If there is anything in this, then we may detect a tenuous connection between Waldheim’s dissertation and his memoir In the Eye of the Storm, which is largely an account of his ten years as secretary general of the United Nations. Here he describes the attempts of an imperfect and often maligned federal system, formed, as he writes, “when the peoples and governments of the world, still reeling from the shock of World War II, were…prepared to yield up certain parts of their sovereignty in favor of an international organization,” to extend the recognition of law and the consciousness of community in a world endangered by the hypernationalism of the former colonial nations and the doom-laden rivalry of the weapons-obsessed superpowers. Something of Konstantin Frantz’s idea of the centrality of the Völkergemeinschaft echoes in Waldheim’s reminder that “the Charter of the United Nations specifically talks of ‘people’ and not of governments…. More clearly than ever before, the people—regardless of frontiers—will have to make it clear that they do not want preparations for war but designs for peace.”

In the Eye of the Storm is an intelligent and informative book and, in its criticism of American attitudes toward the United Nations and of the Reagan administration’s decision to leave UNESCO, persuasive. But in view of the revelations made during Waldheim’s campaign for the Austrian presidency, what may be most striking to its readers is the persistent deficiency of its author’s memory, here evidenced not only in the absence from his account of his early life of any reference to his military service in the Balkans, but in his failure to mention that, when he was foreign minister during the Soviet invasion of Czechoslovakia in 1968, he ordered his envoy in Prague to close the Austrian mission to Czech subjects seeking asylum and to expel those already in the building, although this order was contrary to previous practice and was, for that reason, disobeyed. Whether Waldheim’s behavior on this occasion was prompted by a desire to forestall embarrassing Soviet disclosures about earlier activities on his part and whether it assured him, later on, of Soviet support for his candidacy of the secretary general’s post (which was given promptly and almost insistently) are intriguing questions but must remain conjectural.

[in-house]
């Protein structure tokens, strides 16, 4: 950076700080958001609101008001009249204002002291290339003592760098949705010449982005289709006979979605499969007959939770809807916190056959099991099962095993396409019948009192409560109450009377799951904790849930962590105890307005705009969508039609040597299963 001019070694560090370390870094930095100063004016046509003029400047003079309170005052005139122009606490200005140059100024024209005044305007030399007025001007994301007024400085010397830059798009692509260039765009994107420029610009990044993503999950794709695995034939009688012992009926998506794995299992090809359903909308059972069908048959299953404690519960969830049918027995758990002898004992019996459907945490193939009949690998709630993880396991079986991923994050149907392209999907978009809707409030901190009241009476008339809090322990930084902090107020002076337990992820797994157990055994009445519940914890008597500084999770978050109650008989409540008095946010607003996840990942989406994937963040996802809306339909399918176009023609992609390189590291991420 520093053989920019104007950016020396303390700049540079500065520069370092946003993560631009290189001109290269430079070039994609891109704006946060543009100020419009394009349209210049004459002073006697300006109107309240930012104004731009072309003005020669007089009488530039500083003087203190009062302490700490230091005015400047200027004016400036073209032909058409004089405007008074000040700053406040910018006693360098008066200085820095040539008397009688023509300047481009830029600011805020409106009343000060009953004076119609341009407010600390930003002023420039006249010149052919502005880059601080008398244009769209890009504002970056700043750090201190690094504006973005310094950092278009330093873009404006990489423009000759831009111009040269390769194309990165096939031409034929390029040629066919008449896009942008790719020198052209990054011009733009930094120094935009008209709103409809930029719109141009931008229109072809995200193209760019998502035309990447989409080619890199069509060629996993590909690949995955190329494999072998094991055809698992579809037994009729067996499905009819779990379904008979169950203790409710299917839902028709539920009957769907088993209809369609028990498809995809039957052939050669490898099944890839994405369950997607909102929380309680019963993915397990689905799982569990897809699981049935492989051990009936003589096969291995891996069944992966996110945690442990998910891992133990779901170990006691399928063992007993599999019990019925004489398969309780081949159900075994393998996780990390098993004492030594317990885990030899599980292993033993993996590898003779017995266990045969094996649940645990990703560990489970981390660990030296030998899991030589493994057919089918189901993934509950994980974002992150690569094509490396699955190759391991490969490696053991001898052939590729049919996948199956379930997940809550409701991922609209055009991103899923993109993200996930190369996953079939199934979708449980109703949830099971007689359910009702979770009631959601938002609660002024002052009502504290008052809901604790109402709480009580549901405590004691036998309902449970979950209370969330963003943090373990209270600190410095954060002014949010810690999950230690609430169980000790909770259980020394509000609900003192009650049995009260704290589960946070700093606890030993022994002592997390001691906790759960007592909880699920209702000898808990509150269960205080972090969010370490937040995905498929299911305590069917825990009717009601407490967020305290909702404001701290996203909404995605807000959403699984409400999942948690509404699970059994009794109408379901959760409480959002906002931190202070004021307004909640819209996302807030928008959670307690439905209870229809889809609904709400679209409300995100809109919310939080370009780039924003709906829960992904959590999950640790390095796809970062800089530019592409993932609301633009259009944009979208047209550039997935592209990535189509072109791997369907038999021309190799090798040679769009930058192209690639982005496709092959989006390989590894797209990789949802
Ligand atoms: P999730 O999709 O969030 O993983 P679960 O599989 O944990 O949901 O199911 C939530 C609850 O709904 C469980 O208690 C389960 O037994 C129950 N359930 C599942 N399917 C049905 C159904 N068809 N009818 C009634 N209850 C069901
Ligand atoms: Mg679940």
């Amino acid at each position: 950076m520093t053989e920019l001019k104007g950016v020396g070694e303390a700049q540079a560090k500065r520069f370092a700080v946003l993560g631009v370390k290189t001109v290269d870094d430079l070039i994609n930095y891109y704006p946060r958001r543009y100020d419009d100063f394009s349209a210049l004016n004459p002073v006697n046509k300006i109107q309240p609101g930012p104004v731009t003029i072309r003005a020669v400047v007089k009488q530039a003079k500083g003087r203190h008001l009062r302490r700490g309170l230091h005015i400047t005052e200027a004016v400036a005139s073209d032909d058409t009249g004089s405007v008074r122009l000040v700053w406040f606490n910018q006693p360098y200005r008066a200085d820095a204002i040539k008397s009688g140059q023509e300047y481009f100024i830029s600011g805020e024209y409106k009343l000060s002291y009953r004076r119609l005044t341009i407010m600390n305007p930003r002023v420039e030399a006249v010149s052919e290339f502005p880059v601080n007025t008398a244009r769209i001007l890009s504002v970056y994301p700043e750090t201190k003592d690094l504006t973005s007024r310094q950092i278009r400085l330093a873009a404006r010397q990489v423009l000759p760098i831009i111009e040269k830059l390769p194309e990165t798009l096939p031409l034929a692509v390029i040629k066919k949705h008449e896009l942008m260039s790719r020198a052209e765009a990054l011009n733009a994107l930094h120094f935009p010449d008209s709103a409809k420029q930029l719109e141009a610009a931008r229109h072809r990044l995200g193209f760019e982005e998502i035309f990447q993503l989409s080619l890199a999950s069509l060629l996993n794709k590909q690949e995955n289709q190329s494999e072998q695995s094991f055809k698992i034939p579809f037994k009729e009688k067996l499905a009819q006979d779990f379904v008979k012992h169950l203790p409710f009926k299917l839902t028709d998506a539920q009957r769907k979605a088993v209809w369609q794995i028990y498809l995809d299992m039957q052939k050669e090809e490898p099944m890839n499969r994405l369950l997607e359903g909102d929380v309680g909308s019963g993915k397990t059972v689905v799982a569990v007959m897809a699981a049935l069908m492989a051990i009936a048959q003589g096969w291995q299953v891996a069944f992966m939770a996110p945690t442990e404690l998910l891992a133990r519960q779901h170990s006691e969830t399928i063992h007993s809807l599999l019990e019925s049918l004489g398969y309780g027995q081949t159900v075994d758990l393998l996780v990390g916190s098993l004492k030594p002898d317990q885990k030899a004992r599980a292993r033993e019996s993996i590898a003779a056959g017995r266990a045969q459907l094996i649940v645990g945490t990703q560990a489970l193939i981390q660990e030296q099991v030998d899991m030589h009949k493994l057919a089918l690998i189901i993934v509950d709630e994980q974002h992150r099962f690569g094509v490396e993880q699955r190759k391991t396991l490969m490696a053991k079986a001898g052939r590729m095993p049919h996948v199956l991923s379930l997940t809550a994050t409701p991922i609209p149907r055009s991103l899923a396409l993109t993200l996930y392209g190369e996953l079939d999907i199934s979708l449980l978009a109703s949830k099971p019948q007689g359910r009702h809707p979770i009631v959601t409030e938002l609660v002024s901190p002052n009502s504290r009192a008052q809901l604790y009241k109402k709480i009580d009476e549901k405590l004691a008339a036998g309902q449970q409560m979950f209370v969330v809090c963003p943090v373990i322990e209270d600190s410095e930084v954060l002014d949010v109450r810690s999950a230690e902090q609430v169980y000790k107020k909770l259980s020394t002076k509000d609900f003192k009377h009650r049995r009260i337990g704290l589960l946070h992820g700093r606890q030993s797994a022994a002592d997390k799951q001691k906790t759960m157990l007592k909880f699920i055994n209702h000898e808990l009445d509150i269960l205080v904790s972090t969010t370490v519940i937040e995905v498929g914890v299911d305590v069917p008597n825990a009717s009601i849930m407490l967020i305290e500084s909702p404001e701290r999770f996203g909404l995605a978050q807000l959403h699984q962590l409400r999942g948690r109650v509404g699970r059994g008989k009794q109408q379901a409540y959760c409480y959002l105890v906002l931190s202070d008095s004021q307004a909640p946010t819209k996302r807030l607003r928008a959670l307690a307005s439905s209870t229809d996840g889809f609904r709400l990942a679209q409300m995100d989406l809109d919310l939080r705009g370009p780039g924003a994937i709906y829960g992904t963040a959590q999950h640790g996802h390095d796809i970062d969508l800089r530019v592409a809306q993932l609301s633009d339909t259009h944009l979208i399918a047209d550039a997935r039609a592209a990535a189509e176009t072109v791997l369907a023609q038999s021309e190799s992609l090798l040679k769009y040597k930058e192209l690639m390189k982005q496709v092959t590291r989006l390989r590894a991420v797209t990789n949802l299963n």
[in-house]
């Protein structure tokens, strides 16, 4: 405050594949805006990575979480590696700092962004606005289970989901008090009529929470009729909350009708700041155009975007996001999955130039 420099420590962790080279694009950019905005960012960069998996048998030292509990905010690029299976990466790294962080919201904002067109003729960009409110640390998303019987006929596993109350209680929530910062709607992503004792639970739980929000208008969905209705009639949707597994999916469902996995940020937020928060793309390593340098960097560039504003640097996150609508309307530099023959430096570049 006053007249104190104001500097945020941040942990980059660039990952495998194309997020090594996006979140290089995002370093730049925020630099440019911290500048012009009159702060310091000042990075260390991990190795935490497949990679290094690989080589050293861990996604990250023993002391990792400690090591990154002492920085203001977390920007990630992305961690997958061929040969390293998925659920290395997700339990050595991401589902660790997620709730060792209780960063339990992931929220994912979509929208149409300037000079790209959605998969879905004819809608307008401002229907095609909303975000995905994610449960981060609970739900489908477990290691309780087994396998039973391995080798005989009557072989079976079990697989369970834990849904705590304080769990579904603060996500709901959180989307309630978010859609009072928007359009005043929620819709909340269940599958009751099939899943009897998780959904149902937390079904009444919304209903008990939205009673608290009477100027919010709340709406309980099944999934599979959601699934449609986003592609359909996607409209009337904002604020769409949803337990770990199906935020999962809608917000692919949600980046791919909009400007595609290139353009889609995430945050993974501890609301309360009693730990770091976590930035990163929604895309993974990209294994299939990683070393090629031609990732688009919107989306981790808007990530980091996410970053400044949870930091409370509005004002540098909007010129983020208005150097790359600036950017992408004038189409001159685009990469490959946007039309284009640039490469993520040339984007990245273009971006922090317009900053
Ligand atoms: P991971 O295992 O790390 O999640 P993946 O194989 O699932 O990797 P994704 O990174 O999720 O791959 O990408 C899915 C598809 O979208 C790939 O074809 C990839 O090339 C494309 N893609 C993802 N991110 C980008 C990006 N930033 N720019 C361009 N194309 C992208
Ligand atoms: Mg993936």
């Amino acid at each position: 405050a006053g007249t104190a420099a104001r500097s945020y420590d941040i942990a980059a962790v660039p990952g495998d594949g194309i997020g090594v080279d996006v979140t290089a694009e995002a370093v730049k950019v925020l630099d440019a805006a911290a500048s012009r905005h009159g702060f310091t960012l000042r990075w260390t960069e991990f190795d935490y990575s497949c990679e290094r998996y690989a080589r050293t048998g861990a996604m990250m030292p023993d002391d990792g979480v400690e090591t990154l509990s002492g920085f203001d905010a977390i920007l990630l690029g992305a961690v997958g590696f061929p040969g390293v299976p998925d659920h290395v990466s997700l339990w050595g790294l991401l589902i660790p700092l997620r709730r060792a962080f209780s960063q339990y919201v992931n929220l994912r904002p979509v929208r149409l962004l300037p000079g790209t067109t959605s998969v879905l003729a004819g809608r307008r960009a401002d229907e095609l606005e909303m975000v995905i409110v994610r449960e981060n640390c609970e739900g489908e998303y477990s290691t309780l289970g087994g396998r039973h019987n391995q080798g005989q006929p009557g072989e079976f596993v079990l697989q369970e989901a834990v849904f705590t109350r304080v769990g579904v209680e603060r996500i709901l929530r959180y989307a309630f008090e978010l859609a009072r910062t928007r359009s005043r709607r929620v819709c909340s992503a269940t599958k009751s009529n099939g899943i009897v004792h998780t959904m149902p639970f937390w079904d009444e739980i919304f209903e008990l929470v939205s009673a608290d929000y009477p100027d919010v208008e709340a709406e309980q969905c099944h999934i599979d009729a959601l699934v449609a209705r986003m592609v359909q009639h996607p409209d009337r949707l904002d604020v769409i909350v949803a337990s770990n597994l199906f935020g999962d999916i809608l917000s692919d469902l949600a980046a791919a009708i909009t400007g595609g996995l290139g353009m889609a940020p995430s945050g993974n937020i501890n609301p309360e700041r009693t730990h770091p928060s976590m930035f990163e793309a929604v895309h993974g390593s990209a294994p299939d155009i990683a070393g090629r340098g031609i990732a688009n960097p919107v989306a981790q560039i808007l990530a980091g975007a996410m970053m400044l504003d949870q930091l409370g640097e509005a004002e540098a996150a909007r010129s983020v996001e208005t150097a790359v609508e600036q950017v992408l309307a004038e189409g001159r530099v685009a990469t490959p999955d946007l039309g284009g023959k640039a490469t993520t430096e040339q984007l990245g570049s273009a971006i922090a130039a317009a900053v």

Meanwhile, Kurt Waldheim has gone on to greater things, although there may be problems ahead. In April, the US Department of Justice’s Office of Special Prosecutions recommended to Attorney General Edwin Meese III that he be barred permanently from this country on the basis of a federal statute that applies to persons who, in association with the Nazi government of Germany, persecuted others. This may be an augury of trouble for Austria’s future relations with other states, although Shimon Peres was probably right in saying recently, “Austria’s problem is its relations with itself.”


Waldheim’s Austria February 26, 1987

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    God! how beautiful the view! Where e’er you chance to spit—a Jew!